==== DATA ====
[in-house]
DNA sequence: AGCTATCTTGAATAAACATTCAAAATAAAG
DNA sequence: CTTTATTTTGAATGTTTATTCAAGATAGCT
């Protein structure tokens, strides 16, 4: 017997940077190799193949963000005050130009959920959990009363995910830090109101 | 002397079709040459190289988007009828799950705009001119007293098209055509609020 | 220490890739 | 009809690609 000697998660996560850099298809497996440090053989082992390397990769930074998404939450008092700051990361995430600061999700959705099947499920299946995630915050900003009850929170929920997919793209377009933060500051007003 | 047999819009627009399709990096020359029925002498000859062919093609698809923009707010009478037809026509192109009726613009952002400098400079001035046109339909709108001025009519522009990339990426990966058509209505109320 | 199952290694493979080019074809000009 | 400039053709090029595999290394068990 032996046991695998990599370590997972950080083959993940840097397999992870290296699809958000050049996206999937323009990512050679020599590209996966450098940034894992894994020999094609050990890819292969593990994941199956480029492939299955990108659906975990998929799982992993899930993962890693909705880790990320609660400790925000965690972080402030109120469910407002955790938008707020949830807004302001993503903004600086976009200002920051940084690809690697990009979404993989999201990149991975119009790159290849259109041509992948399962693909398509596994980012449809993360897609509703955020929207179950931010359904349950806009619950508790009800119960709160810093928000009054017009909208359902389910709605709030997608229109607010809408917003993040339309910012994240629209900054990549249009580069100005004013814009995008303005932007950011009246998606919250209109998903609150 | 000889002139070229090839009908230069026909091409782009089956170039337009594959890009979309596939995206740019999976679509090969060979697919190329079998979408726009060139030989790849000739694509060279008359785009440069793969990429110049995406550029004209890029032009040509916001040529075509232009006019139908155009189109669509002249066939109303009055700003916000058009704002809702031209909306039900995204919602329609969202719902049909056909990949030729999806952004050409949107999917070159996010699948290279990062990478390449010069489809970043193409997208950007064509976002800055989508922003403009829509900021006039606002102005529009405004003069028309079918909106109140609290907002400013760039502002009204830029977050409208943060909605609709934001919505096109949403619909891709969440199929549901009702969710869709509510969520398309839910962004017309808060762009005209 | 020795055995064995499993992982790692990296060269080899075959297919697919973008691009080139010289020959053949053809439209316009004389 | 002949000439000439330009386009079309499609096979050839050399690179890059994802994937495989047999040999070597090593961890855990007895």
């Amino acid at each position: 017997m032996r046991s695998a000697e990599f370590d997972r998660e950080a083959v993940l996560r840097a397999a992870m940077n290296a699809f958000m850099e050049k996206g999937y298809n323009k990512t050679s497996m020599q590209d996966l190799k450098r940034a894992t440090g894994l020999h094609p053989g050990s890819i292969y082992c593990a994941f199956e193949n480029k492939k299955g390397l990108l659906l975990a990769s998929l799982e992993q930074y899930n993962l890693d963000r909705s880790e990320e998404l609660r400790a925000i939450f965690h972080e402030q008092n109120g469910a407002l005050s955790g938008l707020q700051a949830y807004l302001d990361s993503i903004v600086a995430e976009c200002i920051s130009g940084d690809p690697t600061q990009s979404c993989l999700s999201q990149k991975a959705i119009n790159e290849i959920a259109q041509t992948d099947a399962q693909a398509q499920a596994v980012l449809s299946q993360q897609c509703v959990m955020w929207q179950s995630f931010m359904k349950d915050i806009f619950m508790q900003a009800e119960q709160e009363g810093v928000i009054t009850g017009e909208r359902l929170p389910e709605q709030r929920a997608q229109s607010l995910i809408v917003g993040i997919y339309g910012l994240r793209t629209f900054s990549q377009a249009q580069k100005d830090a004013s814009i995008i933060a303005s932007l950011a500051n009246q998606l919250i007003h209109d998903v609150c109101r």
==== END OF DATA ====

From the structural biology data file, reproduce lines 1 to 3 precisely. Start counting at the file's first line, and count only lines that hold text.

[in-house]
DNA sequence: AGCTATCTTGAATAAACATTCAAAATAAAG
DNA sequence: CTTTATTTTGAATGTTTATTCAAGATAGCT